Nrama: You wrote your take on the most fateful of Spider-Man/Green Goblin confrontations in Marvels, depicting the death of Gwen Stacy. What’s on your mind as you return to that classic rivalry?

Busiek: When it comes to the rivalry, I get to be a spectator this time, since it’s the main story that deals with all that. Mine’s a self-contained backup story. But I’ll be eager to see how it all plays out in the feature story since the Goblin is one of Spidey’s all-time best villains.

I mean, sometimes the Spider-books get criticized because it can seem like everyone Peter ever met is either a superhero, a super-villain, or related to a superhero or villain. But the reason Spidey creators kept returning to that well is because it works. It makes everything more immediate and personal, whether it’s Flash Thompson as Venom, Doc Ock all set to marry Aunt May, Liz Allan tormented because her half-brother is the Molten Man, or whatever. And that all started with the Goblin.

 
Umm, wasn’t it in more recent times like post-2000 or so, an era where much of Marvel collapsed, when Flash Thompson became Venom? Oh, never mind, what matters is that Busiek noticeably left out somebody who became closer to Peter after the Green Goblin murdered Gwen Stacy by knocking her off the George Washington Bridge in NYC: again, Mary Jane Watson, one person in Spidey’s world whom I don’t think had any supercrooks for relatives (so what’s Kurt’s point anyway?). Pretty fascinating he makes no mention of her, nor does he cite how well or not the succeeding tales building up Peter and MJ’s relationship post-Gwen Stacy turned out, both before and after their 1987 wedding.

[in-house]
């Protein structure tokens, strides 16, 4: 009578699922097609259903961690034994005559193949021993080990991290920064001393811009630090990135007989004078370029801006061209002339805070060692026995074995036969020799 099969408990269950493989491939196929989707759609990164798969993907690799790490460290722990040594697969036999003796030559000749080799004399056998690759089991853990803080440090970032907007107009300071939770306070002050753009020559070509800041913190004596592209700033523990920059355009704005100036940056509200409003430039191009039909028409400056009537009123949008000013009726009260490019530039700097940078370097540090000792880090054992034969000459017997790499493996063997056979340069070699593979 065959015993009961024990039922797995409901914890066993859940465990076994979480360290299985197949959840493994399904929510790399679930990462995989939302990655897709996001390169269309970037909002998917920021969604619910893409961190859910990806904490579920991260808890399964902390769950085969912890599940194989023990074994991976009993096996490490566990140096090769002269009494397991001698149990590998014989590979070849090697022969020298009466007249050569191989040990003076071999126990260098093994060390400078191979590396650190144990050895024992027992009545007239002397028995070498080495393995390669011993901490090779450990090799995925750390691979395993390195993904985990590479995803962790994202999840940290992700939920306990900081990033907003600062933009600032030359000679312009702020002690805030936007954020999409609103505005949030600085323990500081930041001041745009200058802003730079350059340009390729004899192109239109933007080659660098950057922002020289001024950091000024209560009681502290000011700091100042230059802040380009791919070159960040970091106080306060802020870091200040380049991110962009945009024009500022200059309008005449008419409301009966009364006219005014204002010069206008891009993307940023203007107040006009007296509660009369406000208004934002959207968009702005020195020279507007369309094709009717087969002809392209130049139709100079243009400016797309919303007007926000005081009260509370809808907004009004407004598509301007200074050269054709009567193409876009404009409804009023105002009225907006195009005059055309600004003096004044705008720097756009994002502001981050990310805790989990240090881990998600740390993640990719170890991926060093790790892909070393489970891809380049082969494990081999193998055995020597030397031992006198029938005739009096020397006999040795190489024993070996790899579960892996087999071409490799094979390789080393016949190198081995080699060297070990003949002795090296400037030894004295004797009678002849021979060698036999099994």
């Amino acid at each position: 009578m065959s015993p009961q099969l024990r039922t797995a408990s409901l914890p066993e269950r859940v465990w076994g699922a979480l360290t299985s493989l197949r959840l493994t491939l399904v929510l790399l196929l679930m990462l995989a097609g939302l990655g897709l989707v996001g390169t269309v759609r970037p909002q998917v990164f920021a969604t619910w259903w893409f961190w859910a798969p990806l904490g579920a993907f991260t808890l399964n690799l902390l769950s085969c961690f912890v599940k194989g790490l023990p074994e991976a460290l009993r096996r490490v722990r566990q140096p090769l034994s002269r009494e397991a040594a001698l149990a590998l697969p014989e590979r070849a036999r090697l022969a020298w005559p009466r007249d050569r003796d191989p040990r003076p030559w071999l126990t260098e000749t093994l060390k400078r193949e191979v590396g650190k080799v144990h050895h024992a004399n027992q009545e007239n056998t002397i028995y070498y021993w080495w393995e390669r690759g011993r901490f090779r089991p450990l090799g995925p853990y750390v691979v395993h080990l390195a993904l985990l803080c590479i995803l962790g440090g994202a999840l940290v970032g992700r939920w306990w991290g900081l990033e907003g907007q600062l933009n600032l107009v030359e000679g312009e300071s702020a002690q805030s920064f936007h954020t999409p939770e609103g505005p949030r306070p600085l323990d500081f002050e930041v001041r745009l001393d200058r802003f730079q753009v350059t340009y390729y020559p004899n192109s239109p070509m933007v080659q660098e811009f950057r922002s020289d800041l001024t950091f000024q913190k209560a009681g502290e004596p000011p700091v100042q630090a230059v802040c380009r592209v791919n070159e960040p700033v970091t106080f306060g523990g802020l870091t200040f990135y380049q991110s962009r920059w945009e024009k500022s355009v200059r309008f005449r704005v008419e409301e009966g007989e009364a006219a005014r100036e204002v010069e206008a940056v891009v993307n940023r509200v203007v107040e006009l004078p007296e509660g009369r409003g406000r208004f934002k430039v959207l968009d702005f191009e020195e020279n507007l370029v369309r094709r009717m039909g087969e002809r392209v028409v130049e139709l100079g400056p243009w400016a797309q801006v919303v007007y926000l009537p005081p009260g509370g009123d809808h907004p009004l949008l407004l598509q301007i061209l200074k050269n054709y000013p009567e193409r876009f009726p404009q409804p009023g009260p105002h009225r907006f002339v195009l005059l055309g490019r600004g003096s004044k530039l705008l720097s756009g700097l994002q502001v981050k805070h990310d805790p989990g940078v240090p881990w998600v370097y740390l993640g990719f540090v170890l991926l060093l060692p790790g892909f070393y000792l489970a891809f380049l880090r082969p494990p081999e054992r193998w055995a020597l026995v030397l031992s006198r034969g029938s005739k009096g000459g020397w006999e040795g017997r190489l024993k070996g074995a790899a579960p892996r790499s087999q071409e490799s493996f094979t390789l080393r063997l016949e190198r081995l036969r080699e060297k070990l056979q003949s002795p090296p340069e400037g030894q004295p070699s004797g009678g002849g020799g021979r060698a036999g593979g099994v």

Not even a minor mention of “The Kid Who Collected Spider-Man”, a notable story from the late 80s. I get the weird feeling this is somebody who didn’t have what it took to judge successive runs after the mid-70s and decide how well the cast members featured were handled by writers as time went by, including Marv Wolfman, Tom deFalco, David Michelinie, and even Bill Mantlo. What, is the Black Cat not significant either? Busiek did write several Spidey stories in a number of series during the 90s like Web of/Spectacular Spider-Man. But apart from Untold Tales of Spider-Man, where he scripted at least 25 consecutive issues and 2-3 specials, most of the stories he wrote then set in more modern times weren’t written as a regularly assigned writer, but as a guest or fill-in writer. So is he really one of the most notable writers? It’s hard to say. Though after what a pretentious run J. Michael Straczynski had on ASM during 2001-07, I’d rather not call him one of the most famous, and certainly not one of the best.

On the subject of renumberings, which, as per the interviewer, is pretty much bound to be the case yet again somewhere down the road even for Spidey after this landmark issue goes to press, Busiek did address it as follows: